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Shanghai tightens security after rare COVID protests across China By Reuters



© Reuters. FILE PHOTO: A chef gets a swab test at a testing booth as outbreaks of coronavirus disease (COVID-19) continue in Beijing, China, November 3, 2022. REUTERS/Thomas Peter

By Casey Hall and Martin Quin Pollard

SHANGHAI/BEIJING (Reuters) – Authorities in Shanghai threw up barriers on Monday around a city centre area where hundreds of people protested over the weekend against stringent COVID-19 measures, as anti-lockdown demonstrations flared across China.

From the streets of Shanghai and the capital, Beijing, to dozens of university campuses, protesters made a show of civil disobedience unprecedented since leader Xi Jinping assumed power a decade ago, overseeing the quashing of dissent and setting up an extensive high-tech social surveillance system.

“We hope to end the lockdown,” said 28-year-old Shi at a candlelight vigil in Beijing late on Sunday. “We want to live a normal life. We should all bravely express our feelings.”

There was no sign of new protests on Monday in Beijing or Shanghai.

Asked about widespread anger over China’s zero-COVID policy, foreign ministry spokesman Zhao Lijian told reporters, “What you mentioned does not reflect what actually happened.

“We believe that with the leadership of the Communist Party of China, and cooperation of the Chinese people, our fight against COVID-19 will be successful.” 

The backlash against COVID curbs is a setback for China’s efforts to eradicate the virus, which is infecting record numbers three years after it emerged in the central city of Wuhan.

The zero-COVID policy has kept China’s official death toll in the thousands, against more than a million in the United States, but has come at the cost of confining many millions to long spells at home, bringing extensive disruption and damage to the world’s second-largest economy.

Abandoning it would mean rolling back a policy championed by Xi. It would also risk overwhelming the health system and lead to widespread illness and deaths in a country with hundreds of millions of elderly and low levels of immunity to COVID, experts say.

The protests roiled global markets on Monday, sending oil prices lower and the dollar higher, with Chinese stocks and the yuan falling sharply.

State media did not mention the protests, instead urging citizens in editorials to stick to COVID rules. Many analysts say China is unlikely to re-open before March or April, and needs an effective vaccination campaign before that.

“The demonstrations do not imminently threaten the existing political order, but they do mean the current COVID policy mix is no longer politically sustainable,” analysts at Gavekal Dragonomics wrote in a note.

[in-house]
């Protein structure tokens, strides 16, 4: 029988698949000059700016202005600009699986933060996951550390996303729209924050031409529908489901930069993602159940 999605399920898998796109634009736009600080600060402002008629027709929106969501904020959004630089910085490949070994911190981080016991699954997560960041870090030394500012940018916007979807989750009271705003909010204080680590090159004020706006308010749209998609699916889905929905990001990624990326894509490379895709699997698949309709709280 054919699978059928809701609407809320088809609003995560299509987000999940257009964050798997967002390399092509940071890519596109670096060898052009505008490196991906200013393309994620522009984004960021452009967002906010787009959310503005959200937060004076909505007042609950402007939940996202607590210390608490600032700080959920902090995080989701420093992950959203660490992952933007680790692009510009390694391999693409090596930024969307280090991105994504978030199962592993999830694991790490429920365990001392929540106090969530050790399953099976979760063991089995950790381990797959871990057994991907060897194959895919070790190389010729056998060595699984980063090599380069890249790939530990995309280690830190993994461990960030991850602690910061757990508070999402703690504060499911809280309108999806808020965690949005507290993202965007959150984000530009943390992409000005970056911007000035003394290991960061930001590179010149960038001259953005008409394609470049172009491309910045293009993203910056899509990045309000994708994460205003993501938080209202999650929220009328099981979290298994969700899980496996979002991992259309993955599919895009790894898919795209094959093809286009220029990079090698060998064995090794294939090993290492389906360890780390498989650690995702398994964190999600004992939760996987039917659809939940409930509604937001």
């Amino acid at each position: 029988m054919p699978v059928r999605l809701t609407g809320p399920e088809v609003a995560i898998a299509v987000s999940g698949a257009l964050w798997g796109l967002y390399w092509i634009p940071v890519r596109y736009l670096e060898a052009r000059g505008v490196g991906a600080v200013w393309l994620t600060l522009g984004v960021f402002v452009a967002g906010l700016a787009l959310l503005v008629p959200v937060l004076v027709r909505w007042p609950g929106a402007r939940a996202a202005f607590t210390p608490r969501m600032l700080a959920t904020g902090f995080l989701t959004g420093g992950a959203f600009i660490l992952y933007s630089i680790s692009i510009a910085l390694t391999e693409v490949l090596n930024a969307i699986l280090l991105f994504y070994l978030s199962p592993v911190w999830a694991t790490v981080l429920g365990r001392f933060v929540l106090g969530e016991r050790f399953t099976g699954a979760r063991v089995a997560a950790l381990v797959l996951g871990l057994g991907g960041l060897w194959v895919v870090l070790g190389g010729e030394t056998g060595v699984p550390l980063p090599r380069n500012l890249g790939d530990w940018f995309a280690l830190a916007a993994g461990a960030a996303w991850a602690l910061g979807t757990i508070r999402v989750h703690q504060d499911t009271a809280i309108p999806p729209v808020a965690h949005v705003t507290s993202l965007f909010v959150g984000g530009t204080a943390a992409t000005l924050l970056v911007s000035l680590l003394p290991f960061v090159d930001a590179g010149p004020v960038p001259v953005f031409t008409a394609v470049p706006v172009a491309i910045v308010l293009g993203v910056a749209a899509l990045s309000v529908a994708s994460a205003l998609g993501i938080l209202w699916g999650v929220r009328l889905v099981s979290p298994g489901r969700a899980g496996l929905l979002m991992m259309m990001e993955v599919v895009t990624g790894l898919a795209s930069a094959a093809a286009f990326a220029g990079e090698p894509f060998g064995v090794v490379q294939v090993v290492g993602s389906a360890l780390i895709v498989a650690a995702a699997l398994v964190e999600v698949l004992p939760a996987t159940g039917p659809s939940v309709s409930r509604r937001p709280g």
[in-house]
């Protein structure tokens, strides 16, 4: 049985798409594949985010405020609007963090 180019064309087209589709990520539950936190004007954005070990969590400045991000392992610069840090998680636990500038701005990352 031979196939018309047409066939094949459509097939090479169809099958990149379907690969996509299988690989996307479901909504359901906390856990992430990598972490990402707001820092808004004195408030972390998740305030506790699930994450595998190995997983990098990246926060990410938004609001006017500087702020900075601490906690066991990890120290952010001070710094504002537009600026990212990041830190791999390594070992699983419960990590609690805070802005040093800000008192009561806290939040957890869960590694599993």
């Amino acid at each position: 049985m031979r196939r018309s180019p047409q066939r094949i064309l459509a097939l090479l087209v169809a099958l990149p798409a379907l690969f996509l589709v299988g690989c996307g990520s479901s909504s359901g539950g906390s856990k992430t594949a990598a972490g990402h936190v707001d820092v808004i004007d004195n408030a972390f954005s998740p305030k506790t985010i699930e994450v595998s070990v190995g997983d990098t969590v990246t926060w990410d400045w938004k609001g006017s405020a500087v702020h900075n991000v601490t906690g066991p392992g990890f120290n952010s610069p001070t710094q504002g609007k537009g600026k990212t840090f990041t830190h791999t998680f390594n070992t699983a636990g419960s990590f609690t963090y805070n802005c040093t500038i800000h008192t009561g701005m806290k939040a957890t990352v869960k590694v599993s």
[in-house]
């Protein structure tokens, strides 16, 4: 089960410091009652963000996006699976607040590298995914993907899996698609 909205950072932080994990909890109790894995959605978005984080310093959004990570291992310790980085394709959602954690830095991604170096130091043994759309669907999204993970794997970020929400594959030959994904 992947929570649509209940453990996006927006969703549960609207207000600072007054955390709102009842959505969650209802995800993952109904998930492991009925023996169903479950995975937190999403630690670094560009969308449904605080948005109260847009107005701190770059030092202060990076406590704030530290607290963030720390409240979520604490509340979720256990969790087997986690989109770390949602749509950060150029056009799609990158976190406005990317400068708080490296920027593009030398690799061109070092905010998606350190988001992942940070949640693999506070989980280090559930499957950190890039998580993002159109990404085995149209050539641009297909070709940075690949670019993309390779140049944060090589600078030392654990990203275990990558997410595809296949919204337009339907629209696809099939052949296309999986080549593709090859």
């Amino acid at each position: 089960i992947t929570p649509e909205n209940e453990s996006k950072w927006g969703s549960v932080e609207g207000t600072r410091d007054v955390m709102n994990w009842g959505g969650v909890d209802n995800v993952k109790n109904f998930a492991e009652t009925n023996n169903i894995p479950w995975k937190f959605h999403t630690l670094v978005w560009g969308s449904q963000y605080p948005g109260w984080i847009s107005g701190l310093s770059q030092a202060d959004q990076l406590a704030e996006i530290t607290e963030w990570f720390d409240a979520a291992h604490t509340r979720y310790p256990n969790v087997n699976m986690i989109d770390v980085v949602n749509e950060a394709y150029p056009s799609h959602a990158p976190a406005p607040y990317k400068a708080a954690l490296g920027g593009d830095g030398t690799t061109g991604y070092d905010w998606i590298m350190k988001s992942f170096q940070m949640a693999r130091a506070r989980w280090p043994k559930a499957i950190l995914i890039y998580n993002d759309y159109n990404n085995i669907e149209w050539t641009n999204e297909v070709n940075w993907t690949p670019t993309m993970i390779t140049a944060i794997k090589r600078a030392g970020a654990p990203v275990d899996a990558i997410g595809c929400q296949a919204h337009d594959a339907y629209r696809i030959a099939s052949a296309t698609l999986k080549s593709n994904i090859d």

“The question now is what re-opening will look like. The answer is: slow, incremental and messy.”

BLUE BARRIERS

Late on Sunday, protesters clashed with police in the commercial hub of Shanghai, where its 25 million people were stuck at home in April and May, with security forces taking away a busload of people.

The BBC said police assaulted and detained one of its journalists covering the events before releasing him after several hours. A Reuters journalist was also detained for about 90 minutes on Sunday night, before being released.

The foreign ministry’s Zhao said the BBC reporter did not identify himself as a journalist. The Shanghai government did not comment.

On Monday, the Shanghai streets where protesters gathered were blocked off with blue metal barriers to prevent crowds gathering. Police in high-visibility vests patrolled in pairs, while police cars and motorbikes cruised by.

Shops and cafes in the area were asked to close, a staff member at one told Reuters.

While China’s COVID policy has remained a major source of uncertainty for investors, developments are now also being watched for any sign of political instability, something many investors had not considered in authoritarian China, where Xi recently secured a third leadership term.

Martin Petch, vice president at Moody’s Investors Service, said the ratings agency expected the protests “to dissipate relatively quickly and without resulting in serious political violence”.

“However, they have the potential to be credit negative if they are sustained and produce a more forceful response by the authorities.”

URUMQI FIRE

The catalyst for the protests was an apartment fire last week in the western city of Urumqi that killed 10 people. Many speculated that COVID curbs in the city, parts of which had been under lockdown for 100 days, had hindered rescue and escape, which city officials denied.

Crowds in Urumqi took to the street on Friday. Over the weekend, protesters in cities including Wuhan and Lanzhou overturned COVID testing facilities, while students gathered on campuses across China.

Demonstrations have also been held in at least a dozen cities around the world in solidarity.

Discussion of the protests, as well as pictures and footage, sparked a game of cat-and-mouse between social media users and censors.

In Beijing, large crowds of peaceful people gathered past midnight on Sunday on a city ring road, some holding blank pieces of paper in a symbol of protest.

On Sunday in Shanghai, some protesters briefly chanted anti-Xi slogans, almost unheard of in a country where Xi has a level of power unseen since Mao Zedong’s era.

While anger with the COVID rules simmers, some expressed opposition to people taking to the streets.

“These actions will disturb the public order,” resident Adam Yan, 26, said. “It’s best to believe in the government.”



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